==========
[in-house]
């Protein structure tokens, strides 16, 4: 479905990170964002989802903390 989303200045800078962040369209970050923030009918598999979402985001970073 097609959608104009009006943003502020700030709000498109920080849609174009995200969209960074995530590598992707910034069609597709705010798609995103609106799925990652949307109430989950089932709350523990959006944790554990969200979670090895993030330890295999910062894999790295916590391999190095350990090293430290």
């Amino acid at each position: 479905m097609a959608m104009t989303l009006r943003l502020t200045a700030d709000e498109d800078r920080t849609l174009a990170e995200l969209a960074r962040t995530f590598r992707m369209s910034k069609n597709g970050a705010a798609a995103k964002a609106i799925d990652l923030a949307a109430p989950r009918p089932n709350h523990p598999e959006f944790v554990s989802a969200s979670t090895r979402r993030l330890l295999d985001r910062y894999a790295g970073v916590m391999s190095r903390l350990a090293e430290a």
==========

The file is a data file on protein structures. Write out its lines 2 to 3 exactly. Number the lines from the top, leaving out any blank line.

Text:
């Protein structure tokens, strides 16, 4: 479905990170964002989802903390 989303200045800078962040369209970050923030009918598999979402985001970073 097609959608104009009006943003502020700030709000498109920080849609174009995200969209960074995530590598992707910034069609597709705010798609995103609106799925990652949307109430989950089932709350523990959006944790554990969200979670090895993030330890295999910062894999790295916590391999190095350990090293430290």
């Amino acid at each position: 479905m097609a959608m104009t989303l009006r943003l502020t200045a700030d709000e498109d800078r920080t849609l174009a990170e995200l969209a960074r962040t995530f590598r992707m369209s910034k069609n597709g970050a705010a798609a995103k964002a609106i799925d990652l923030a949307a109430p989950r009918p089932n709350h523990p598999e959006f944790v554990s989802a969200s979670t090895r979402r993030l330890l295999d985001r910062y894999a790295g970073v916590m391999s190095r903390l350990a090293e430290a």